How to estimate landscaping jobs

by UTKARSH SHARMA

Are your estimates based on square footage of service areas on the maps? 🧐

I was talking to Michael Mayberry the other day. He’s the CTO at Level Green Landscaping. We were looking at how the BDs at Level Green were using square footage of the property and production rates to arrive at estimates - and we discovered something very disturbing. 🤐

THE ESTIMATES STILL AREN’T BASED ON SQUARE FOOTAGE OF SERVICE AREAS!

They use Aspire to do their estimates and SiteRecon for takeoffs. After using a landscaping estimate software and an landscaping measurement tool, the estimates still aren’t accurate! 🙁 I know I’m sounding like a broken record saying the same thing over and over but it needs to be said.  

Why aren’t the estimates accurate? 🧐

Because guesswork still remains a big part of the process.

Here’s what I mean:

Let’s talk about turf measurements for a second. If you ordered turf measurements from SiteRecon or any other takeoff tool for that matter, you would get total turf measurements for the property.

However, different turf areas on the map need to be serviced with different types of mowers (60”, 32”, 21” etc.). Your estimating software - Aspire, for instance - would ask you what is the area that should be attributed to these different types of mowers. 

This becomes a bit problematic. 😒

Why?

Because the BDs get total turf area from their takeoff tool and they try to guess what portion of that area should be attributed to different types of mowers. (Note that we’re talking about turf here but this applies to beds, trees, parking lots and other property assets as well).

Because of this guesswork, the estimates aren’t often accurate.

We realized we had to work on the platform to reduce the gap between the takeoffs we created on SiteRecon and the estimates created on estimating tools (Aspire/BOSS/LMN etc.).

So we figured out a better way:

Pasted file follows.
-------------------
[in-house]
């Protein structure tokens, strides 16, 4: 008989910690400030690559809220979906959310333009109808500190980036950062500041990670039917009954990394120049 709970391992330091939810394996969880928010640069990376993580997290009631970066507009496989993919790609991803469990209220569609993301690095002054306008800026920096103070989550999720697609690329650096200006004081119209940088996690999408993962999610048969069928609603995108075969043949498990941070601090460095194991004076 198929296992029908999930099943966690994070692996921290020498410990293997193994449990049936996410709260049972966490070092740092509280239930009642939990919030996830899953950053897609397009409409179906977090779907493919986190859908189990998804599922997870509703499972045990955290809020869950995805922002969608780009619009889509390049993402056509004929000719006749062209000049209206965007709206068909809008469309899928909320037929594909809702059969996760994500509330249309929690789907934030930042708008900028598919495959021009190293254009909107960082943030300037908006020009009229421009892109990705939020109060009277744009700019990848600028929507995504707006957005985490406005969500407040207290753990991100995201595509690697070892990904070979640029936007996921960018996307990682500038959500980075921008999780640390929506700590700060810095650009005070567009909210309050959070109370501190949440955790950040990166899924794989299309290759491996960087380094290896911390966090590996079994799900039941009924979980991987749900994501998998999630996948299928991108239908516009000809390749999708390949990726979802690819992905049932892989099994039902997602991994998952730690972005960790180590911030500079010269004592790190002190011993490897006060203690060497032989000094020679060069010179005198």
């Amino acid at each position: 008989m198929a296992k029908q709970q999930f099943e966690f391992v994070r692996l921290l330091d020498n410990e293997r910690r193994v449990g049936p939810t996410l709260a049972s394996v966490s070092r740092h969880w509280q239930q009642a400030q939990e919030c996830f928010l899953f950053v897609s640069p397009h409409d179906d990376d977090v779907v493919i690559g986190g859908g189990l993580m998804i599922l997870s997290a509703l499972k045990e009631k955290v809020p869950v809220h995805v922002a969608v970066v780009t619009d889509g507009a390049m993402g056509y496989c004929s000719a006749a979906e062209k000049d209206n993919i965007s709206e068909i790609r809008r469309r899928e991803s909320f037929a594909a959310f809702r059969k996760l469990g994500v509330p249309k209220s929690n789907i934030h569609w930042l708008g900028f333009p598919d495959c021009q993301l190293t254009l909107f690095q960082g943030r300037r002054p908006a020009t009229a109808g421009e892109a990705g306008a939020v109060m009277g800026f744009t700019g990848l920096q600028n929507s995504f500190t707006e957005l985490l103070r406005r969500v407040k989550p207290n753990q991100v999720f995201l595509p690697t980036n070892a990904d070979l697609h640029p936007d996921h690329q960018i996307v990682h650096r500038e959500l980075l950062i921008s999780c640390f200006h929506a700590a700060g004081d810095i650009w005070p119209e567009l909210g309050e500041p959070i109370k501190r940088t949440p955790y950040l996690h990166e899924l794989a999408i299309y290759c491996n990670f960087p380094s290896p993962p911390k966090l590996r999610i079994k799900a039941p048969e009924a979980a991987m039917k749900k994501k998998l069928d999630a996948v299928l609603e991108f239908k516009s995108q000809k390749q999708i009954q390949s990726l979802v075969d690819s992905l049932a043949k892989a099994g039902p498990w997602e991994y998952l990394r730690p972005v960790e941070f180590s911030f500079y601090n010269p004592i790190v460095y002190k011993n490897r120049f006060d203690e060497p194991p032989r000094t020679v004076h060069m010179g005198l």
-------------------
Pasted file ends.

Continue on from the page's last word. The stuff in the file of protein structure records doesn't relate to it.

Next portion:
Enter Estimation View 🛠️

Once you get back the takeoffs you ordered, this feature lets you break out the turf area into service specs linked to your estimates such as type of mower, frequency of mowing, type of turf, etc.

For instance => help you break down turf polygons on the map into service items. For instance, a 65,000 sq ft turf can be broken down into 30,000 sq. ft. with 48” mower, 20,000 sq ft. with 36” mower, and 15,000 sq. ft. with 21” mower.

It’ll look something like this on the platform. 

Why is this important? ❗❗❗

1️⃣ This will eliminate all the guesswork from the workflow entirely and make your estimates tighter. 

2️⃣ This will ensure you see the same numbers on the map as you see on the estimating tool. Anytime you wonder if the areas entered on the estimating tool are right or not, you can easily check that on the map. Increases accountability too. 

What's more.. 👁️👁️

These maps are service area maps => they refer to the areas where the crew would do specific services.

Once you win the job, these service area maps become the base on which you can start planning your jobs, drawing path of motion maps. 

Want to learn how you can use the ‘Service Items’ feature as part of your estimating process? 😎

BOOK DEMO

Miles to go.. 🚗

Even with this improvement, estimates still remain broken. 😭 For most companies, updating production rates is a once in a decade process. Even when they are updated, time studies aren’t done and production rates shared by consultants are used.

Time studies are a time suck. 🥴

The only way to update production rates annually is by attaching sensors with your equipment to measure utilization. If a 21’’ mower was used for 1 hour 15 mins on a 10 acre HOA, you get a sense of productivity since you would know the deployment area for this mower from the map.

Next step => repeat the exercise for all equipment and services on multiple properties to arrive at an average.

Let us know if this is a priority for you and we would love to help out select the right sensor for the job. 👊

In a meme

When the estimates aren't based on square footage of service areas.

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